Provided here is a packet of worksheets to accompany The Glass Menagerie by Tennessee Williams. To start, readers research words commonly associated with the time period. Then, a list of 30 tough vocabulary words are listed (including elegiac, marquees, and decorously).
10th - 12th English Language Arts
Does your class love reading cartoons? Use their talents and interests to examine the process of writing a story they wish to tell through a cartoon. They develop the beginning, middle, and end of a story based on their original characters, which they will then animate.
3rd - 12th Visual & Performing Arts
Around the Room Short Story
Collective story writing is a great way to reinforce the concept of story elements and collaborative learning. Young writers discuss story elements such as, setting, character, action, climax, conclusion, foreshadowing, dialogue, and theme.
4th - 7th English Language Arts
New Review Literature Circle Guide: The Sign of the Beaver
A thorough, straightforward guide for organizing literature circles in your unit on Elizabeth George Speare's The Sign of the Beaver is both enriching and educational. It includes activities that activate prior knowledge, discussion questions about characterization and plot, and projects after kids have finished reading.
4th - 7th English Language Arts CCSS: Adaptable
Creating an Original Opera
This may be a lot to ask of a high schooler, but then again, who knows? Pupils work in groups to explore, write, and then perform an original opera. They view versions of The Magic Flute and La Traviata, then compose a plot, characters, script, and music which will become their original opera.
9th - 12th Visual & Performing Arts
Lesson 3: Creating Well Developed Characters
Through deep class discussion and peer-to-peer collaboration, young novelists begin to create a well-developed character for their narratives. They discuss physical and abstract antagonists, character types, and character traits. This is only one part of a longer project, but it could be incorporated into any writing unit.
6th - 8th English Language Arts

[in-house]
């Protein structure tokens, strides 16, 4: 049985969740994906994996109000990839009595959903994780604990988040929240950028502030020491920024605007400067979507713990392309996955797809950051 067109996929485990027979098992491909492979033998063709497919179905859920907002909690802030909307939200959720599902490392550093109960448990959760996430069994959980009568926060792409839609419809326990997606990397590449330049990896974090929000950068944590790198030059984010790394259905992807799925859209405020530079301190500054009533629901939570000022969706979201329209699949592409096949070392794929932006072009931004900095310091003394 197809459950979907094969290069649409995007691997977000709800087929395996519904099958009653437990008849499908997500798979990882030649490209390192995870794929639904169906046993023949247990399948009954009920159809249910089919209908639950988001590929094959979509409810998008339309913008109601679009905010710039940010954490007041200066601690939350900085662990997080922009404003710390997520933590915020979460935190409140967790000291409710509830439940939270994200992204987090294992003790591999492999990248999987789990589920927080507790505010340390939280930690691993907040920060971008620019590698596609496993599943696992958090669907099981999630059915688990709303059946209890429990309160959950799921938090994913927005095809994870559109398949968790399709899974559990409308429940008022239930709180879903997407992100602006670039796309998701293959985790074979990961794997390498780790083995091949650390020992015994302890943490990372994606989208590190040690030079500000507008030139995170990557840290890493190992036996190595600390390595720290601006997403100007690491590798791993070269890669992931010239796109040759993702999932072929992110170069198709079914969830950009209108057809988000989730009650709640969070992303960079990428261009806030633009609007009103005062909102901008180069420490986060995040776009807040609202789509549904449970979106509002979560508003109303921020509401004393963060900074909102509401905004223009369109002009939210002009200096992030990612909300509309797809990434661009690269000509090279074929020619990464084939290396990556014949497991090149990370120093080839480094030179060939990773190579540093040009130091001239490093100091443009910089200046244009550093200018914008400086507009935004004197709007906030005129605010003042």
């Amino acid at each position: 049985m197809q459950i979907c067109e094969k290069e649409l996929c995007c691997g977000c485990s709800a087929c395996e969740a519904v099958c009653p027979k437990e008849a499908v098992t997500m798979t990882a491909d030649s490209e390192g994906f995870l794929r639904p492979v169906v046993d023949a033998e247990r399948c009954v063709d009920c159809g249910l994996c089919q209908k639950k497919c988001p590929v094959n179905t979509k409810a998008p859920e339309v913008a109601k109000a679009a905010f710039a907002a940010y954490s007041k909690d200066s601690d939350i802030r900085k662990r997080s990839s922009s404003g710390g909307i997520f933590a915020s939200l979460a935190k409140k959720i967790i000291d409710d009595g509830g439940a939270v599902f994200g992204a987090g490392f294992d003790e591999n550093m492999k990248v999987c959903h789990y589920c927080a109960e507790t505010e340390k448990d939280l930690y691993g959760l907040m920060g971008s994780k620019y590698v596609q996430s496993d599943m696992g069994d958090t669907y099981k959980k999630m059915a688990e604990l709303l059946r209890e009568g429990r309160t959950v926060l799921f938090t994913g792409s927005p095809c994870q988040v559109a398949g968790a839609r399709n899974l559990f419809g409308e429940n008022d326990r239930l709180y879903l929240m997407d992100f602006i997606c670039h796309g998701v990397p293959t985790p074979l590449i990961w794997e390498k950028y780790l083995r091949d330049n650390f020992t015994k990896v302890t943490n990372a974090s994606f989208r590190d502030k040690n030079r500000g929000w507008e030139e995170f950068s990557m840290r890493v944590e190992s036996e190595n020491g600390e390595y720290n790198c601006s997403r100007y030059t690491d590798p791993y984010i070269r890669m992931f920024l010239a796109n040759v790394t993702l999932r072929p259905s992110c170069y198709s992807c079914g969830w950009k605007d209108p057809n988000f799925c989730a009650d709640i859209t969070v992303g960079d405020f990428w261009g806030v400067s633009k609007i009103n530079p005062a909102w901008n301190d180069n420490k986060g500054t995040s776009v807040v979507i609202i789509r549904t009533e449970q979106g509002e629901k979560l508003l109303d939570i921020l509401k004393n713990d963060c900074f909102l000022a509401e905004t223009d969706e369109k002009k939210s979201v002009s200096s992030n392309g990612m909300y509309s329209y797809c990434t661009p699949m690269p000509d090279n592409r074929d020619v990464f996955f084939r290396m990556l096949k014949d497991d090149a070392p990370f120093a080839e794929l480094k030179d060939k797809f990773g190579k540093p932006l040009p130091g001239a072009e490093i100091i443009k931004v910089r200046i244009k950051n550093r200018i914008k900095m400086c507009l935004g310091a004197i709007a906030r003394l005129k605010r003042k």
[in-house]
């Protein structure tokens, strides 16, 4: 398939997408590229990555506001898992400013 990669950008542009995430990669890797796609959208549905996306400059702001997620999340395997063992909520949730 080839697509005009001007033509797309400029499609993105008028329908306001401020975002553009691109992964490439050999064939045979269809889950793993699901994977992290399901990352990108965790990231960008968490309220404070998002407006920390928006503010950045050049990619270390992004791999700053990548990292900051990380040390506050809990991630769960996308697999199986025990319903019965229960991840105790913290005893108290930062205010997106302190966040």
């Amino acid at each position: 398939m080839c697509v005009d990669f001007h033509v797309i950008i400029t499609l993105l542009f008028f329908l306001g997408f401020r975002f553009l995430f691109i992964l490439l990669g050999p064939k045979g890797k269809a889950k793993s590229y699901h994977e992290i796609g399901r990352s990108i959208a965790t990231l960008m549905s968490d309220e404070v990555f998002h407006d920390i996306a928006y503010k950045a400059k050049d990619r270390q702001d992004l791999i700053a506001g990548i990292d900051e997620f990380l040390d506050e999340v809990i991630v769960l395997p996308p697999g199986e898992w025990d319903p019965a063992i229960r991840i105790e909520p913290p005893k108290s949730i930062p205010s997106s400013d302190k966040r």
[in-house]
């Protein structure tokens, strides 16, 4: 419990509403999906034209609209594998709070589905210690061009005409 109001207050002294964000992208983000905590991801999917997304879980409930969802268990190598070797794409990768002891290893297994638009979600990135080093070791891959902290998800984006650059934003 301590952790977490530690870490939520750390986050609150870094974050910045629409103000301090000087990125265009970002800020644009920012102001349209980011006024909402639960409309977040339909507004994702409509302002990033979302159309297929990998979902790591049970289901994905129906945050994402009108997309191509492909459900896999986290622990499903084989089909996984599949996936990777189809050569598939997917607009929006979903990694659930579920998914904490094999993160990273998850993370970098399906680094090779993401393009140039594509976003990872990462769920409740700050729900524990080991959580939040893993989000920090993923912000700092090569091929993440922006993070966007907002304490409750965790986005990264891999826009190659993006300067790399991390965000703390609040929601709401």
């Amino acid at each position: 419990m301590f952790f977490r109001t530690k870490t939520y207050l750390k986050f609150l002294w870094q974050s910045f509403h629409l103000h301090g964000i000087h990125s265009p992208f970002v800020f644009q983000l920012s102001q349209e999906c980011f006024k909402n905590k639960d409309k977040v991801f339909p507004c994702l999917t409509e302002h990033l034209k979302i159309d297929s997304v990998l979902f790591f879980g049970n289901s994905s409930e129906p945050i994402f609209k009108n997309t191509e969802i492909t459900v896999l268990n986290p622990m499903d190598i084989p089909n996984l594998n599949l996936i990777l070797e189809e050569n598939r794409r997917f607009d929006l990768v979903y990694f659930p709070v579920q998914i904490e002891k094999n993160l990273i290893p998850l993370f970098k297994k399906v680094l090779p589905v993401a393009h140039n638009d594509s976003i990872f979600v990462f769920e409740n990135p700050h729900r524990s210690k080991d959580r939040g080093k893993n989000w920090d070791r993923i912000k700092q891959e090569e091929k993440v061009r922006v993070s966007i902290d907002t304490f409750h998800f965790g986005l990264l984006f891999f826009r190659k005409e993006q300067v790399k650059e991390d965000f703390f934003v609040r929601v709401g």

The End: Special Lesson Plan
Setting the stage, creating characters, and establishing a suspenseful storyline can be a tricky task. Young authors read the story The End as a model of good and organized writing. They analyze the writer's techniques and employ them in their own creative work.
7th - 12th English Language Arts
Characters from a Box
Character analysis is a skill we use when we read literary works or want to write a good story. Learners will use drama to practice character analysis while focusing on the details that make characters act the way they do. They'll each chose an item from a box, put it on, and then think of who the character is, how they act, where they came from.
5th English Language Arts
So Much Depends Upon...
Examine voice and word choice in poetry with this Six Traits of Writing lesson. After listening to Love that Dog by Sharon Creech and The Red Wheel Barrow by William Carlos William, middle schoolers create their own sixteen-word poems beginning with "So much depends upon.
4th - 7th English Language Arts
Of Mice and Men by John Steinbeck: Sketching a Portrait--Character Traits
Use this handout to focus on the character traits of George and Lennie in John Steinbeck's Of Mice and Men. Readers are given a set of specific traits to search for in the first chapter. They are required to list two textual examples of each trait.
6th - 9th English Language Arts